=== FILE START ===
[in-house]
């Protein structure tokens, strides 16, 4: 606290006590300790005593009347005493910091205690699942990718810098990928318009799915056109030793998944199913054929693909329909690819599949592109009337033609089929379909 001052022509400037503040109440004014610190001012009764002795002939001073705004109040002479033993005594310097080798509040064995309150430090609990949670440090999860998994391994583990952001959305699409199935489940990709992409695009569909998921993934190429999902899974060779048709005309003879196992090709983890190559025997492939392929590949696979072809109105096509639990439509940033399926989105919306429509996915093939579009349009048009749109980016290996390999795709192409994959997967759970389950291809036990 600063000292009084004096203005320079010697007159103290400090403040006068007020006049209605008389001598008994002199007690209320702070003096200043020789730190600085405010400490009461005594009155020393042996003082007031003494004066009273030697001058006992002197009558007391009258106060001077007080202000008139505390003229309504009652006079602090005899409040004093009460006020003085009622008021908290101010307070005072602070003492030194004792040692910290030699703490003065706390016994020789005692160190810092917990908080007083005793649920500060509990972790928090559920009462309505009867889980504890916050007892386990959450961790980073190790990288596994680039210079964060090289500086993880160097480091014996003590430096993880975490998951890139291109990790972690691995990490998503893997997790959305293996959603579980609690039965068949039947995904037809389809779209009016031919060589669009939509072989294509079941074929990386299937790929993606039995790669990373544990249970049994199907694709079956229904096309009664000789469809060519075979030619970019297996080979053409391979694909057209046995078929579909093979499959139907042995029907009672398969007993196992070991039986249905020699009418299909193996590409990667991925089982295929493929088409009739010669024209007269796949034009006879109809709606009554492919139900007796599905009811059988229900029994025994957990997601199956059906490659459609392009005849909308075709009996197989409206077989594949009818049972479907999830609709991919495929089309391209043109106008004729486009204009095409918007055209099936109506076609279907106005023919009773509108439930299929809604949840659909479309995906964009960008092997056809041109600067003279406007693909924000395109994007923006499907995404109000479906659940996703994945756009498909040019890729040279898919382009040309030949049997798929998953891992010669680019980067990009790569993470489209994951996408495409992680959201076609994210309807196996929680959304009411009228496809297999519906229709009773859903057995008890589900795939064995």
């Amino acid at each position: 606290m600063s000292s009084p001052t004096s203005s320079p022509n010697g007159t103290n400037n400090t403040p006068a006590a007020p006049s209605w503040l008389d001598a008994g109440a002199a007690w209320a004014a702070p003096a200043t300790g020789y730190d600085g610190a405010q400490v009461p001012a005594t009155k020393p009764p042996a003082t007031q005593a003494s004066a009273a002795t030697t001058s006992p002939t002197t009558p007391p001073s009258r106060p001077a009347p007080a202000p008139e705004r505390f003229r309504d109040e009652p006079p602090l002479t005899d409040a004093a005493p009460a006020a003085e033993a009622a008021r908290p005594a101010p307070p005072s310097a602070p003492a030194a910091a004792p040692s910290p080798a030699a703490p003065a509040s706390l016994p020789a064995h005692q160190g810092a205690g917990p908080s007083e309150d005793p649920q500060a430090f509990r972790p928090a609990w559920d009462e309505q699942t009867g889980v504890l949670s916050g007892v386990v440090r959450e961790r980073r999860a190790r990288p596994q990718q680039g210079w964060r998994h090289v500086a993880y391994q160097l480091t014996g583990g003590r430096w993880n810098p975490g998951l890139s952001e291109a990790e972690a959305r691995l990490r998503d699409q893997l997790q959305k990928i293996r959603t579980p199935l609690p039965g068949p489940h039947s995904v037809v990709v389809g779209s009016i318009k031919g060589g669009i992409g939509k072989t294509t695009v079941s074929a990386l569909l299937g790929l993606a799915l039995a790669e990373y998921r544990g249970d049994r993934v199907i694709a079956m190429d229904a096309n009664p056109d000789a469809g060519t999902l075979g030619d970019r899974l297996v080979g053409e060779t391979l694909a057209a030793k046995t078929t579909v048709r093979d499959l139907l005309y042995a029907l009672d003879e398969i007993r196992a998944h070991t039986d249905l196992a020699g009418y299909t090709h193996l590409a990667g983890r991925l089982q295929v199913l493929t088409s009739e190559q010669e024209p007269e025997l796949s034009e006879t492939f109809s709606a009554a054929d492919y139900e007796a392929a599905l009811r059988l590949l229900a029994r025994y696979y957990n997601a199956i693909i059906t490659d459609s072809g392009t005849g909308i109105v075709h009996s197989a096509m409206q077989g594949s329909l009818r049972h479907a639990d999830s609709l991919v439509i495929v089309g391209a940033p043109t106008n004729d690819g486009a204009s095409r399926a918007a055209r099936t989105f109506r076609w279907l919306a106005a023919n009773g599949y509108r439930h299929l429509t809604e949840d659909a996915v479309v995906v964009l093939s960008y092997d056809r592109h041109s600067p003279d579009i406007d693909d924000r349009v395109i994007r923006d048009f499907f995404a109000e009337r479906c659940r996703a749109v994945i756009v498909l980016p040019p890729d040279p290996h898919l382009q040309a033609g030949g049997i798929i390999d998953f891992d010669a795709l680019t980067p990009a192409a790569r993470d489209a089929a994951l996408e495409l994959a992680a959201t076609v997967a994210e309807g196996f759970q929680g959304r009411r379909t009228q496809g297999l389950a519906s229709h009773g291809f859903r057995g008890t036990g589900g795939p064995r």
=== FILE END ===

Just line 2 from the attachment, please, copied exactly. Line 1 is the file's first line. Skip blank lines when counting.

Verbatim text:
């Protein structure tokens, strides 16, 4: 606290006590300790005593009347005493910091205690699942990718810098990928318009799915056109030793998944199913054929693909329909690819599949592109009337033609089929379909 001052022509400037503040109440004014610190001012009764002795002939001073705004109040002479033993005594310097080798509040064995309150430090609990949670440090999860998994391994583990952001959305699409199935489940990709992409695009569909998921993934190429999902899974060779048709005309003879196992090709983890190559025997492939392929590949696979072809109105096509639990439509940033399926989105919306429509996915093939579009349009048009749109980016290996390999795709192409994959997967759970389950291809036990 600063000292009084004096203005320079010697007159103290400090403040006068007020006049209605008389001598008994002199007690209320702070003096200043020789730190600085405010400490009461005594009155020393042996003082007031003494004066009273030697001058006992002197009558007391009258106060001077007080202000008139505390003229309504009652006079602090005899409040004093009460006020003085009622008021908290101010307070005072602070003492030194004792040692910290030699703490003065706390016994020789005692160190810092917990908080007083005793649920500060509990972790928090559920009462309505009867889980504890916050007892386990959450961790980073190790990288596994680039210079964060090289500086993880160097480091014996003590430096993880975490998951890139291109990790972690691995990490998503893997997790959305293996959603579980609690039965068949039947995904037809389809779209009016031919060589669009939509072989294509079941074929990386299937790929993606039995790669990373544990249970049994199907694709079956229904096309009664000789469809060519075979030619970019297996080979053409391979694909057209046995078929579909093979499959139907042995029907009672398969007993196992070991039986249905020699009418299909193996590409990667991925089982295929493929088409009739010669024209007269796949034009006879109809709606009554492919139900007796599905009811059988229900029994025994957990997601199956059906490659459609392009005849909308075709009996197989409206077989594949009818049972479907999830609709991919495929089309391209043109106008004729486009204009095409918007055209099936109506076609279907106005023919009773509108439930299929809604949840659909479309995906964009960008092997056809041109600067003279406007693909924000395109994007923006499907995404109000479906659940996703994945756009498909040019890729040279898919382009040309030949049997798929998953891992010669680019980067990009790569993470489209994951996408495409992680959201076609994210309807196996929680959304009411009228496809297999519906229709009773859903057995008890589900795939064995």